Mike left behind a lot of saddened friends, a lovely wife and daughter who loved him. A lot of us are scratching our heads, wondering how it can be, that a guy who gave so much joy is now gone. In a while, and in a way that always seems evolve slowly, we will remember the good stuff — his swashbuckling looks and sense of humor. I look forward to that.

AuthorJohn Sieger
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Well first there's the title. You can call a song Happy, but can you deliver? And then 40 years on, can you have another? The answers are yes and yes. First The Rolling Stones and then Pharell Williams, who may possibly be aware of each other, if only from Googling that particular title.

The Stones, not always given to celebrations of positive emotion around the time of Exile On Main Street, got a tasty slice of day-glo colored fun from their rhythm guitar player, Keith Richards, a guy who does the world a giant favor every time he steals the mic from Mick Jagger. I like Mick and I adore Keith — but honestly?... they both have some limitations in the vocal department. Yet somehow, they rise above the strangled yelps they were born with. Jagger does so with stylistic swagger and ridiculous exaggeration, while Keith uses pure verve, of which he seems to have an endless supply.

Their Happy is wonderful, scratchy, feisty and a few drinks (and who knows what else) past closing time. The Stones invented this wicked smile and their song receives millions of spins daily from people trying to steal a little of that vibe. Never was the promise of a title so perfectly wrapped up and delivered by the song that followed. Until Pharrell Williams came along, that is.

Smooth where the Stones are all gravel, Williams is Cosby to their Lenny Bruce. My wife saw him cry on Oprah today (Disclaimer: She never watches daytime TV, it was posted on the world's largest social network). He had been shown tribute videos to the song that defines the word "ubiquitous" in 2014 and shed genuine tears. On Saturday Night Live he sang it and danced with children and he seemed at least as young and innocent.

Yes. I've bought all the way in — who hasn't? I like to think it's not his People Magazine ready smile, but the perfectly-executed pop changes and sterling production, coupled with his slinky delivery. Plus, the guy is a great singer. There's at least ten gallons of talent underneath that hat.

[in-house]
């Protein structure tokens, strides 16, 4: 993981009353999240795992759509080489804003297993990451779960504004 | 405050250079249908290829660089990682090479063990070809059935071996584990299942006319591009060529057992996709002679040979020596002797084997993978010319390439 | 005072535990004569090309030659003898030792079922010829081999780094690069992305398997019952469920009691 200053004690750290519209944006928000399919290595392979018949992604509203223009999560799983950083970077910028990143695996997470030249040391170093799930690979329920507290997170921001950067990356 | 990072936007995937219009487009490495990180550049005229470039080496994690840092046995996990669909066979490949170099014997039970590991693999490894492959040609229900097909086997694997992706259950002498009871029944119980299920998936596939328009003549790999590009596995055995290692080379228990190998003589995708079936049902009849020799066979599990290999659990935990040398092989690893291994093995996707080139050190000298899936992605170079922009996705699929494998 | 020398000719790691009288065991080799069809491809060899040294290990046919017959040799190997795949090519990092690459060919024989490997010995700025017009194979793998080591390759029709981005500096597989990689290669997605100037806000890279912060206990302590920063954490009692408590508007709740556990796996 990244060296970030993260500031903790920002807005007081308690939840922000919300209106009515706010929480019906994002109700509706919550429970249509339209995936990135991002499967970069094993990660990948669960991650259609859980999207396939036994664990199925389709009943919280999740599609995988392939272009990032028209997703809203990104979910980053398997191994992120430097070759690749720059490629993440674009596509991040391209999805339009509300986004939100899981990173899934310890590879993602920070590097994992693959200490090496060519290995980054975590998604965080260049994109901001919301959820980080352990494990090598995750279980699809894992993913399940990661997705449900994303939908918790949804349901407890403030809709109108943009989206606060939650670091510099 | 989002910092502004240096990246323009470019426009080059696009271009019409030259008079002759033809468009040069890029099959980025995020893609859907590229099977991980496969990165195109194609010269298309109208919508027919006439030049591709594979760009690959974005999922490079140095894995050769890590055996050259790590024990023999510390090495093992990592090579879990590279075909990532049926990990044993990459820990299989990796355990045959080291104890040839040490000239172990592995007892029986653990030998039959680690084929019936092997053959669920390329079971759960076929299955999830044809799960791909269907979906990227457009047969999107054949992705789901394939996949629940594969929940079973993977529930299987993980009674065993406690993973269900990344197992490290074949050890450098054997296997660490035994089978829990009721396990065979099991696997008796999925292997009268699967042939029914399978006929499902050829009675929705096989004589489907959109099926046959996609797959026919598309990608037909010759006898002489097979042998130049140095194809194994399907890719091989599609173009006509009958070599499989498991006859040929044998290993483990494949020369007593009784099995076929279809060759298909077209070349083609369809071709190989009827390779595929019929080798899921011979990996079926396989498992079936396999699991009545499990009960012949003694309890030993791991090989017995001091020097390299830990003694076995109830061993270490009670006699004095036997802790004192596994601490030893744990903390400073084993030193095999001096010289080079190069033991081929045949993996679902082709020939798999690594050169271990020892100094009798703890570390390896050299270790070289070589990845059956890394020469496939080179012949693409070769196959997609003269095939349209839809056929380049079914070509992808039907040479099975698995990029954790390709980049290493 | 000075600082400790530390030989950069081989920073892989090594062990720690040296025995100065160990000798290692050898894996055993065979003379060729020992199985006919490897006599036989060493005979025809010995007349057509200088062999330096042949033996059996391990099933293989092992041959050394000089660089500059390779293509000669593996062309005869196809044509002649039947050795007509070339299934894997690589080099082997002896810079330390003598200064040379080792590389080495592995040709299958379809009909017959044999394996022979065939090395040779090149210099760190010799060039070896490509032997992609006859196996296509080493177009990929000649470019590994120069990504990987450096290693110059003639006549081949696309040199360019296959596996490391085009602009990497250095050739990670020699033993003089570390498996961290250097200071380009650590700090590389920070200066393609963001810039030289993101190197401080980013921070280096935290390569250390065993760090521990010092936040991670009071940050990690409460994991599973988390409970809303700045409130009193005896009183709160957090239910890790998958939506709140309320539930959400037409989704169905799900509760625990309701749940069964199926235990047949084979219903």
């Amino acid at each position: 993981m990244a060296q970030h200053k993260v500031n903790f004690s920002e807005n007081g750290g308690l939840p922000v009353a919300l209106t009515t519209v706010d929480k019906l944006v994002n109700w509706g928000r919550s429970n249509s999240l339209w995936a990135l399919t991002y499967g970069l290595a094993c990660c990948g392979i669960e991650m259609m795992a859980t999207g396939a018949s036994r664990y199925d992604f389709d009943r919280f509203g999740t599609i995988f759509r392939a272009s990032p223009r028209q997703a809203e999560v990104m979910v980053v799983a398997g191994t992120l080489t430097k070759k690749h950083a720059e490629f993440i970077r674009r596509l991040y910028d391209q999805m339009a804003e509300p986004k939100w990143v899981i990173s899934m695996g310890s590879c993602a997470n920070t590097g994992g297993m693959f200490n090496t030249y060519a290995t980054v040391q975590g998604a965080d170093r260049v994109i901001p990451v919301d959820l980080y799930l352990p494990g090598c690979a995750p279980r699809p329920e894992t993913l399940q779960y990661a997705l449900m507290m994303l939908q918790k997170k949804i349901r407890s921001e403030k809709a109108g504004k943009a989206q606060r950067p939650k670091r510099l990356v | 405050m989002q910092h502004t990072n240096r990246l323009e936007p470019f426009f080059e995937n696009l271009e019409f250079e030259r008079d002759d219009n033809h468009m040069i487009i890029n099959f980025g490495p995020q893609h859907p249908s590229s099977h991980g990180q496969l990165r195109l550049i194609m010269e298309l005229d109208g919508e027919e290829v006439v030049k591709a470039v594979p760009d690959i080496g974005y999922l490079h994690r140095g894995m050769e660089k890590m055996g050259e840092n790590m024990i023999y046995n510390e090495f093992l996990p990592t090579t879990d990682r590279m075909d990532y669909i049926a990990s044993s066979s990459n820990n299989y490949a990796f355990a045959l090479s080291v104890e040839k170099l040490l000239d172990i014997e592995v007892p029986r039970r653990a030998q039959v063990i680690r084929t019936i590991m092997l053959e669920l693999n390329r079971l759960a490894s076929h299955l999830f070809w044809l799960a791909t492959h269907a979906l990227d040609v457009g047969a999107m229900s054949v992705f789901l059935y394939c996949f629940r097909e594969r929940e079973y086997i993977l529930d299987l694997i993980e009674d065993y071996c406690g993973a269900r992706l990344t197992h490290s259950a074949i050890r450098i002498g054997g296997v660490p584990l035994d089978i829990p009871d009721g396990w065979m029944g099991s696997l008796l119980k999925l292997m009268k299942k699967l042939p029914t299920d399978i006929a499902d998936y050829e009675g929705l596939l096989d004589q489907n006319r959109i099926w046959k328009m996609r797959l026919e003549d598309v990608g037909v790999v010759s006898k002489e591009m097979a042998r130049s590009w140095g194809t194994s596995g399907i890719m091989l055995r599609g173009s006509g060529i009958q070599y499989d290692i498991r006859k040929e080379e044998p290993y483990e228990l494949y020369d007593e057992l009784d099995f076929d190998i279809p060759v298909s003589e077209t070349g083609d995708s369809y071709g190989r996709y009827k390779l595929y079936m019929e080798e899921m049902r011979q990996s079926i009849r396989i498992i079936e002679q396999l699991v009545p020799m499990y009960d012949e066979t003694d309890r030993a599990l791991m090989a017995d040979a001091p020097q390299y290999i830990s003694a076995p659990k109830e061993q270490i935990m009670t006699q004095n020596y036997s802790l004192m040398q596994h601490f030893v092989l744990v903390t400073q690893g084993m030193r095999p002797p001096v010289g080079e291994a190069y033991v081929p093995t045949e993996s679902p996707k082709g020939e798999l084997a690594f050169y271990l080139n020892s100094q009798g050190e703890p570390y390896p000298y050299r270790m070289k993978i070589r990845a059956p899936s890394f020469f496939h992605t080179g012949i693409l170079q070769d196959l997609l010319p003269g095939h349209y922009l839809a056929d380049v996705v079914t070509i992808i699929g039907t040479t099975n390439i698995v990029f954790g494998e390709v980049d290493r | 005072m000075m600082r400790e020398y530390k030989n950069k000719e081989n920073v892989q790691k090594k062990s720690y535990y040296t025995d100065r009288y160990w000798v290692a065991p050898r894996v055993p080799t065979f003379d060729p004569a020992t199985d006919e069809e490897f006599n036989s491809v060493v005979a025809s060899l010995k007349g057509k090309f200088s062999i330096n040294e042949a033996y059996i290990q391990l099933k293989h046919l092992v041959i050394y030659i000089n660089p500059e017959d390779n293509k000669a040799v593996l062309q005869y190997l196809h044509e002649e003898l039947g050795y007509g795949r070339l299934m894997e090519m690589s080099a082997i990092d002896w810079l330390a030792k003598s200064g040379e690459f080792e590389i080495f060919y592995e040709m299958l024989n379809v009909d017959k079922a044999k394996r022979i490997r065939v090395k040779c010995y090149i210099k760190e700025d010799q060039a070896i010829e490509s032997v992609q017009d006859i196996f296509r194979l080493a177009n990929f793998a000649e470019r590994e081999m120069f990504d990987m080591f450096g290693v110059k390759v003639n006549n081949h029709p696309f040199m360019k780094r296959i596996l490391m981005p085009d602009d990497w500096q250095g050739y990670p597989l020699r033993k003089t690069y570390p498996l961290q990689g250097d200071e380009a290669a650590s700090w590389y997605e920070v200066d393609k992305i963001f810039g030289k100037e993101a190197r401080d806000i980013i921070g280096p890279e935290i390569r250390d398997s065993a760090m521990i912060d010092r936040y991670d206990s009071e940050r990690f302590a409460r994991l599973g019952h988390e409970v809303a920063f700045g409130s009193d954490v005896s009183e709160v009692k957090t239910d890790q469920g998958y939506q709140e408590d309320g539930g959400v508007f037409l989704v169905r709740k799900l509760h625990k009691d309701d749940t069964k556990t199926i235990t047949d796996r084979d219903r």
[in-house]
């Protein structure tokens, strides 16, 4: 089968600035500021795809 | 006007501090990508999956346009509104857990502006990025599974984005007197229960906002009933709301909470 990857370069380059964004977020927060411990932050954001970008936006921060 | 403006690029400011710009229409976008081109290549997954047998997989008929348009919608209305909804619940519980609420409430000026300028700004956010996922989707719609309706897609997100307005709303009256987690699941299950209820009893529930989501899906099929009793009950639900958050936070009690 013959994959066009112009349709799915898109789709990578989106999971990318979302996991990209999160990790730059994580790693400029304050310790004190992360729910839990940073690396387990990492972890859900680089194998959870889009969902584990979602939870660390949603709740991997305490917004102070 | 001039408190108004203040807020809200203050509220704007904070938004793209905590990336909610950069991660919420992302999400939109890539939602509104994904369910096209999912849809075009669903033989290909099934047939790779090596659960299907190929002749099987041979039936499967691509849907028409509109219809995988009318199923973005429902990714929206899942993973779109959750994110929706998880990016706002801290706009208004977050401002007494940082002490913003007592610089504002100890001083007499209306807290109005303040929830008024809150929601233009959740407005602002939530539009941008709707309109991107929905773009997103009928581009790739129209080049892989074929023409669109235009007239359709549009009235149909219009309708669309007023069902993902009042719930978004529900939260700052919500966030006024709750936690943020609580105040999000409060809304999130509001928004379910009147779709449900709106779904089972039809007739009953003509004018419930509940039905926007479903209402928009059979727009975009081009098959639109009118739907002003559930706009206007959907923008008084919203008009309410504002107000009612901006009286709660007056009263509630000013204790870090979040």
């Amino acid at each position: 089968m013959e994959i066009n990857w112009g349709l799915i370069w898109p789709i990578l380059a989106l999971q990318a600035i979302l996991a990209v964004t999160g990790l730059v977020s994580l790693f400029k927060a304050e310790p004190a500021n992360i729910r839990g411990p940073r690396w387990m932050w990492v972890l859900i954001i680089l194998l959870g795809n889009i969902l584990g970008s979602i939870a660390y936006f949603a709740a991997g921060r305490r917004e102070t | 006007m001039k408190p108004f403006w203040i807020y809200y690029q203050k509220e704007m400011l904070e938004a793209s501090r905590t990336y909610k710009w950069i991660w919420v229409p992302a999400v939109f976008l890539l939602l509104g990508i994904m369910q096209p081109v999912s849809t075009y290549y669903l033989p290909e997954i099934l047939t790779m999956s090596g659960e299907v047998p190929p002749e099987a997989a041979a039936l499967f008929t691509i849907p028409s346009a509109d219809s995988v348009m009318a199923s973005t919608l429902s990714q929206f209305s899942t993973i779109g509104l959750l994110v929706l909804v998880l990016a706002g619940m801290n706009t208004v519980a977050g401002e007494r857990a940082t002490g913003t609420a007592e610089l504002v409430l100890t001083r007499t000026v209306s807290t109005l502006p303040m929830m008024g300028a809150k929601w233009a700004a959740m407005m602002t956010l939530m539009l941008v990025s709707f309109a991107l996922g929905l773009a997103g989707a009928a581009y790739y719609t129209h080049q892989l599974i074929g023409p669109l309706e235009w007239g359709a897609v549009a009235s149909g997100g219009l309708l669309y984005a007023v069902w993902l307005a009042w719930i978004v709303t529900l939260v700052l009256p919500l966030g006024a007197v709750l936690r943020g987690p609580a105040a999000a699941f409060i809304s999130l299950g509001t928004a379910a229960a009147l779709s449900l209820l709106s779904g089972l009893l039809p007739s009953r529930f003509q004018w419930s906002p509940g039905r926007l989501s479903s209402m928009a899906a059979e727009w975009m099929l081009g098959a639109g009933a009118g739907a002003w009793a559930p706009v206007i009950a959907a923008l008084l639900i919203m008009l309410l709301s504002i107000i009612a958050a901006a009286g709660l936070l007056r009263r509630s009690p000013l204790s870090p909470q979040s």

Usually I like to analyze the chord progression, which is so simple and perfect it's a wonder nobody used it before. But school's out, baby. With its one note chorus and vaguely Latin verse, everything about it says the guy has done his homework. The ease with which he and the song seduce the ears and then the brain raises a puzzling question: If it's all so effortless and simple, why doesn't it happen all the time?

With no answers forthcoming from a silent universe, I might as well do like most everyone on the planet — put it on again and dance. It might be a while before the next great Happy.

AuthorJohn Sieger

In Wisconsin, a place that I'm sorry to say has me looking at snowflakes in April, spring comes late. For tortured and impatient souls who take to their all-frequency SAD lights to keep body and soul together, this month is the ultimate test. Not only is tax day right there at the hump, the last hard frost in Milwaukee is supposed to be, but often comes after, the 15th.

Is it a conspiracy? Taxes, death and trouble in the shape of flakes say yes, and who I am I to argue? Throw in a nose that is running like a leaky faucet and you could say a pick up is in order. Here's a good one.

Sister Rosetta Tharpe may have the occasional blue day, but you will never find anything less than complete buoyancy in her music. A skillful and completely convincing electric guitarist who drove songs hard with her aggressive playing, she influenced enough artists with just her playing to deserve a spot in the Rock n' Roll Hall Of Fame. (She's not in yet, by the way)

When she opened her mouth and sang, there was never any doubt that this fireball was straight out of the gospel church. An amazing, enthusiastic, riveting singer with more personality in her baby fingernail than most bands will ever possess — again, it's time for her induction. (There is a Facebook page that makes this point. Stop by and help the cause of justice!)

Let me describe the video for Didn't It Rain. It's from a BBC TV show and was shot live at a train station in Manchester. Sister Tharpe arrives by horse drawn carriage and is escorted, quite jauntily, to a stage on the platform where a band awaits. (I think I see Willie Dixon on bass.) Across the sunken divide, on the other the other side of the tracks, an audience is clapping their hands, I'm glad to say on the 2 and the 4. They're sitting in bleachers! I am not making this up. And they either hosed the whole set down to achieve the rainy effect, or the weather cooperated. Wild as it sounds, it is even better when viewed.

I admit I am deathly afraid of performing outside in the rain. I've had my share of shocks and don't want any more, so now I'm a very careful electric guitarist. Sister Rosetta Tharpe is wearing high heels, and I'm assuming they have leather soles. She's playing a gorgeous Gibson SG with three pickups in shining gospel white and looks like she could care less about conditions. I'm assuming she had been right with God for a long time and would have been more than happy to meet him.

She sure was singing like it.


AuthorJohn Sieger